A few weeks ago I was discussing worship with David Jones, the leader of Reformed University Fellowship at Stanford, and he put something into words that I’ve been trying to articulate for a while, “Worship is both expressive and formative.”
In other words, worship doesn’t only show what we feel and believe, it also shapes what we feel and believe.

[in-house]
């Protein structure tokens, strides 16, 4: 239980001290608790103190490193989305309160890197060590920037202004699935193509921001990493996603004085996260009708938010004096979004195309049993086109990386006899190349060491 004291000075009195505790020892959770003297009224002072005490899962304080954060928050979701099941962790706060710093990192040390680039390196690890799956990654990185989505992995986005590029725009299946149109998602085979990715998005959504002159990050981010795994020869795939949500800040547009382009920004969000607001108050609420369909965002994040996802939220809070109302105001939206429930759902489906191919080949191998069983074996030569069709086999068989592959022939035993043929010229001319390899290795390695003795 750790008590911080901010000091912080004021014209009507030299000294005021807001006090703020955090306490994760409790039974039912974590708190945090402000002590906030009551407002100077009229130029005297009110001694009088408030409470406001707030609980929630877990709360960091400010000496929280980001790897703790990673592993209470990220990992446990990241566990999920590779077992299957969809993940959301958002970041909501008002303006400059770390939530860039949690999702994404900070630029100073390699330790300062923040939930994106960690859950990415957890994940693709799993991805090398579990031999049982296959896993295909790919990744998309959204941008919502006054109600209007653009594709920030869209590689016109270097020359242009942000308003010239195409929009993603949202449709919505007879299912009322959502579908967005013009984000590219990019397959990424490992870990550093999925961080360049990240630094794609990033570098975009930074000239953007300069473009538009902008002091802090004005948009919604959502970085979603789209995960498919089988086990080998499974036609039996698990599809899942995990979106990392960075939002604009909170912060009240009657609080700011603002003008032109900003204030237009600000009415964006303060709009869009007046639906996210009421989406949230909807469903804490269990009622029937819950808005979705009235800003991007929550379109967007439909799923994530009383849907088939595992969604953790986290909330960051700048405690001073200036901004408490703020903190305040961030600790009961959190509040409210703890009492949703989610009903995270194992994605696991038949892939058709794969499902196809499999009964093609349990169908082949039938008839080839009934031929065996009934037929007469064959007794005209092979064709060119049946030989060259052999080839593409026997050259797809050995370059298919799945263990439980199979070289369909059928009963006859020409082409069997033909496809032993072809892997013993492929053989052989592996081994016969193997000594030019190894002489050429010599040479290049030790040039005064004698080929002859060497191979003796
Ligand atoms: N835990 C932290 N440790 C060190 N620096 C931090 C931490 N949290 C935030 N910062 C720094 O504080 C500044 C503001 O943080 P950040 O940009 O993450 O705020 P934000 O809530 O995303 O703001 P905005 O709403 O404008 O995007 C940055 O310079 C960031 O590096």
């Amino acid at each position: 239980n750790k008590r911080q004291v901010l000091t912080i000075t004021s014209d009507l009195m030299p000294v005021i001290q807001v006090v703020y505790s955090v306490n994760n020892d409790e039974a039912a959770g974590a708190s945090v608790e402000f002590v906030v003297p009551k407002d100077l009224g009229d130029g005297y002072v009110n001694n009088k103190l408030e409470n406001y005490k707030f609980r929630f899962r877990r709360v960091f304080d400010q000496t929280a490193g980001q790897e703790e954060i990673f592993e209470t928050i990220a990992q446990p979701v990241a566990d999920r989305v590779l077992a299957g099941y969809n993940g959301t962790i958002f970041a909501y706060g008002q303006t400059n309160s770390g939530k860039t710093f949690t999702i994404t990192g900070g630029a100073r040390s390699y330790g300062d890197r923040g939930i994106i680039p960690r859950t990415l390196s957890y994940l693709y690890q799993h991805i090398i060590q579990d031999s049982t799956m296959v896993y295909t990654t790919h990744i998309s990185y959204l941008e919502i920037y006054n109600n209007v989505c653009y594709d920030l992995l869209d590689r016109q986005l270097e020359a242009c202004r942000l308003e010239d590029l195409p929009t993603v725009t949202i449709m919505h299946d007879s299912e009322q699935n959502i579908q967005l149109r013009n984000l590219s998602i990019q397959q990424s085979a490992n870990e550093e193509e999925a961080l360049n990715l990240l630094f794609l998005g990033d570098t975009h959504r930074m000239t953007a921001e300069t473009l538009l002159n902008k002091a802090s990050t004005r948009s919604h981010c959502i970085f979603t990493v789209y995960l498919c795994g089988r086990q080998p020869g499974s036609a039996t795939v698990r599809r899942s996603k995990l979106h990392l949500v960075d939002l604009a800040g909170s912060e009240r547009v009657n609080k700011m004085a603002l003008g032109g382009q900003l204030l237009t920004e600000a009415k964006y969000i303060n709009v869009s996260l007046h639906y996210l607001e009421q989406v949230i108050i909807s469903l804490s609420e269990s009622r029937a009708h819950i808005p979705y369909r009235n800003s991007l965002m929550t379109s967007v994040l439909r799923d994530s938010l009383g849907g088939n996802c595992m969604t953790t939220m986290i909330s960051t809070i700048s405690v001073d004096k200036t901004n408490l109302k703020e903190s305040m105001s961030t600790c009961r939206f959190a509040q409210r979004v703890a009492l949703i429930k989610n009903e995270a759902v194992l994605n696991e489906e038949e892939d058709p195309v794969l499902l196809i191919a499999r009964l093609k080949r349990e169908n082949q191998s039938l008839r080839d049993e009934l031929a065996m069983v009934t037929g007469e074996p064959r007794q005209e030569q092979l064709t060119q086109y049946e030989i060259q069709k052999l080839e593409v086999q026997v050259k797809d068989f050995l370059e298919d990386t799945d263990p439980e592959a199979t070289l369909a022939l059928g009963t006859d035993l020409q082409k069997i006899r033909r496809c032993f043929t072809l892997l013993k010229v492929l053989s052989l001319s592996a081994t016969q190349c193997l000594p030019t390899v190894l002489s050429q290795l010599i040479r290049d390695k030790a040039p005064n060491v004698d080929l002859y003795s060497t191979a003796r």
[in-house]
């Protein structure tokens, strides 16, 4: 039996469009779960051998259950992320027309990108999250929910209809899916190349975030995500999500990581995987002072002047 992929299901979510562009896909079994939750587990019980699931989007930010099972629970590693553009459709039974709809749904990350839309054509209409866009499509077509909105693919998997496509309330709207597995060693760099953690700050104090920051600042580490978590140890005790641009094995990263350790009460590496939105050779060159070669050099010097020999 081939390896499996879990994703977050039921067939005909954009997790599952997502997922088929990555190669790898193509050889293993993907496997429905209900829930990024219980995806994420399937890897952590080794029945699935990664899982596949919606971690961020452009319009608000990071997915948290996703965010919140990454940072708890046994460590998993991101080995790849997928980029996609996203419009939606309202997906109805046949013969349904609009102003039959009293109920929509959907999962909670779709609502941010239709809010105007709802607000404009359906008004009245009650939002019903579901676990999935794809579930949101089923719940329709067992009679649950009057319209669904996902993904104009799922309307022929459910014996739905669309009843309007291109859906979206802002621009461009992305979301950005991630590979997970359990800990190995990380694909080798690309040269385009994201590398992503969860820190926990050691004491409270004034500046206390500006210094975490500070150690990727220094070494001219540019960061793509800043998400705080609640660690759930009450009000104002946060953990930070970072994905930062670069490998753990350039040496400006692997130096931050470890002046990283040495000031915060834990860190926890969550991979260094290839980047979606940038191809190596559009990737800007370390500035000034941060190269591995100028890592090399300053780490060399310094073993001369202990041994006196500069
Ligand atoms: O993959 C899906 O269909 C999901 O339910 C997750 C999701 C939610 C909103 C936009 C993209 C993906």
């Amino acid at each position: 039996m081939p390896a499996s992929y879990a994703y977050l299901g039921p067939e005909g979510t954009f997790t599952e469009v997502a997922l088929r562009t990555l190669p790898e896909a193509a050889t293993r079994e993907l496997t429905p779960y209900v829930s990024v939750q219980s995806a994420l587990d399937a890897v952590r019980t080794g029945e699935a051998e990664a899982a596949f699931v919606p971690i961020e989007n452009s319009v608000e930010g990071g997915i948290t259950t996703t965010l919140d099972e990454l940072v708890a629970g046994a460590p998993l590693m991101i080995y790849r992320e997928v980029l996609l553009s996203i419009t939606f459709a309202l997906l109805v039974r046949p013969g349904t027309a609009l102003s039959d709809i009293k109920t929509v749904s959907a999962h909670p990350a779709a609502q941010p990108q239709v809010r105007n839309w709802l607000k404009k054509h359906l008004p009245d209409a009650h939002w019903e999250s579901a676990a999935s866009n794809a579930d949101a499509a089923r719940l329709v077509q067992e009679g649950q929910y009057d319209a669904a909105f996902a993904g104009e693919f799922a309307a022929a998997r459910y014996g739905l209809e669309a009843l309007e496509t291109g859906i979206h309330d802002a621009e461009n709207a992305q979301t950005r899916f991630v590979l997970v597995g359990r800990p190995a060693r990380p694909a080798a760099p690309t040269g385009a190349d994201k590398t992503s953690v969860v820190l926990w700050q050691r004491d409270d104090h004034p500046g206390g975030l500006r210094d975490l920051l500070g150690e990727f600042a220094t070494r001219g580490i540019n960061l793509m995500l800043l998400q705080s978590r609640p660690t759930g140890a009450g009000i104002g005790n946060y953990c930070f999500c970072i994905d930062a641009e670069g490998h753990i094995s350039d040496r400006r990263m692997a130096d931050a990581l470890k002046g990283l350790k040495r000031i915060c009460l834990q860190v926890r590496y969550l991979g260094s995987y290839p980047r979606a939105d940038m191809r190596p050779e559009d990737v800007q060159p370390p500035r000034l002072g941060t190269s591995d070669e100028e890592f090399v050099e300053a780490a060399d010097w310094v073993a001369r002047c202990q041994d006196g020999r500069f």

My students will only hear me preach a given sermon once — but they may sing a worship song dozens of times. And if we’ve chosen catchy yet superficial junk for them to sing we’ve done them a real disservice.
And that’s why we don’t just sing any old song in our Chi Alpha meetings. They have to be catchy while also being profound and ennobling. In other words, they have to both sound good and be good.
For what it’s worth, I think that Chris Tomlin and Ben Pasley (of Enter the Worship Circle) stand out for really hitting the mark consistently. Of the old hymn writers, Isaac Watts really had it going on.